Applicants have discovered that the impact media used to propel the coatable particulate material in the previously described coating processes fractures to produce minute fragments which will become coated with this material and these coated fragments interfere with the coating process. They have further discovered that these processes may be improved by reducing the relative amount of coated impact media fragments which are produced during the coating process.
Reduction of the relative amount of coated impact media fragments in the coating process surprisingly improves the quality of the coating, making some otherwise marginally acceptable coatings into excellent quality coatings. Equally surprisingly, miniminizing the presence of such fragments increases the rate of coating, reducing the time required by as much as 50% or more. Even 10% reduction in the total weight of such fragments has been found to provide substantial improvement in the process. The greatest improvement is noted when the reduction is on the order of at least 20%.
Reduction of the relative amount of these fragments may be accomplished either by physically removing at least a portion of them as they are formed during the coating operation or by inhibiting their formation. Note should be taken of the fact that it is presently almost impossible to remove or prevent the formation of all of these fragments. Separation of the fragments from the mixture of impact media, parts being coated and coatable powder may be accomplished by conventional particle separation means, e.g., by screening.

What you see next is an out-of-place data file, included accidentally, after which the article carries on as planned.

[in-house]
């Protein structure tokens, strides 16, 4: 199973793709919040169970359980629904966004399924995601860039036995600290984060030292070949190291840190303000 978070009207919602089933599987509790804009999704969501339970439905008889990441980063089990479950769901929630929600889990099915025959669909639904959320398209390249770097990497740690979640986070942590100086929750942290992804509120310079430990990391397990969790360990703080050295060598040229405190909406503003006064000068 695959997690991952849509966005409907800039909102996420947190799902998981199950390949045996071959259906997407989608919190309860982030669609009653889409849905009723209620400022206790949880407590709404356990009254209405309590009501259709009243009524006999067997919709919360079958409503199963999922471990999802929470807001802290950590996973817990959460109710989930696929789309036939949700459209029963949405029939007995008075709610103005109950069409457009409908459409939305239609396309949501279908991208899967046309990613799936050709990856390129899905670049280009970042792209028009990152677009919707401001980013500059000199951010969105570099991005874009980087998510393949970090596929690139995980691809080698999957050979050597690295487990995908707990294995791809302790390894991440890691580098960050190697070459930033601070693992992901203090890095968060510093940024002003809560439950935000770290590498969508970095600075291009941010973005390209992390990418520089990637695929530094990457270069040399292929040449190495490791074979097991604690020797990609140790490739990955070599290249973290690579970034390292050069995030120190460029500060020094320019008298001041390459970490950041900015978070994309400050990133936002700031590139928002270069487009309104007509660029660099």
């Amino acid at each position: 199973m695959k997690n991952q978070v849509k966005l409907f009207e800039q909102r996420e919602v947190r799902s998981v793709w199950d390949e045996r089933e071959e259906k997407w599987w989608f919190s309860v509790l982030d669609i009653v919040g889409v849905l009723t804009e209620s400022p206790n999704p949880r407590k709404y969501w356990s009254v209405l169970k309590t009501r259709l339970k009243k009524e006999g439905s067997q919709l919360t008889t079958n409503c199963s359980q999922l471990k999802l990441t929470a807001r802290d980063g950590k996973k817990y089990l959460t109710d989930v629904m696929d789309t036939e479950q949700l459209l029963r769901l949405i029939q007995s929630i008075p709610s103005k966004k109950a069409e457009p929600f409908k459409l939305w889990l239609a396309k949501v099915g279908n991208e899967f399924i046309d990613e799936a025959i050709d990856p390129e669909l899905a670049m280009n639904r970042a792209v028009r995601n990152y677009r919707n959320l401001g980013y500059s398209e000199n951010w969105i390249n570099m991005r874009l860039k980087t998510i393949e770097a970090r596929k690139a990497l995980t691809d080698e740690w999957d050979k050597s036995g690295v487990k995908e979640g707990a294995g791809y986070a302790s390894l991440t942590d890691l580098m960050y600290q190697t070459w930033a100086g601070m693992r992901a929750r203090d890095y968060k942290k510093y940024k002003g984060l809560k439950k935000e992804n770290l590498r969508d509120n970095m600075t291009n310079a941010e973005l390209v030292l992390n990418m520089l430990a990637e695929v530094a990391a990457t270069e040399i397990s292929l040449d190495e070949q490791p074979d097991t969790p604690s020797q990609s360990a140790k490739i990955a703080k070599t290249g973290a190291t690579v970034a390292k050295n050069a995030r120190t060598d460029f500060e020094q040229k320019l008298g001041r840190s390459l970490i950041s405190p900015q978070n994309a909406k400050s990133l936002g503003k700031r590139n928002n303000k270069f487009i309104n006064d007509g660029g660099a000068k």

The size of the fragments which has been found to be detrimental is generally less than about 10% the average diameter of the impact media, although this may vary from batch to batch depending upon the size of the substrate being coated, the size of the impact media, and the size of the coatable particulate material.
The formation of the fragments can be inhibited, quite surprisingly, by the addition of solid thermoplastic resins to the mixture of impact and coatable particulate material. While not completely understood, these additive materials are thought to have a slight lubricating effect on the particle mixture which reduces fracturing of the impact media.
The two figures of the drawing further illustrate the invention. Like reference numerals in the figures identify the same elements.
FIG. 1 is a vertical sectional view of a coating apparatus in accordance with the invention; and
FIG. 2 is a sectional view of another embodiment of such apparatus.
FIG. 2 shows a coating apparatus comprising a vessel 11 which contains impact media 12, coatable particulate material 13, articles 16 being coated, and additive particles 14 and a means 15 for imparting movement in the impact media. If the process is mechanical plating, impact media 12 will be glass beads, cullet or any material known for such use and means 15 will comprise a shaker, tumbler or other means for achieving suitable mechanical agitation. The previously cited references dealing with mechanical plating will provide sufficient detail for these and other conventional elements for mechanical plating equipment, process conditions and the like.
Where the process utilizes magnetic forces to propel the impact media, means 15 comprises an electrical element capable of producing a magnetic field which varies in direction with time and impact media 12 comprise small permanent magnet elements capable of being moved by the magnetic field.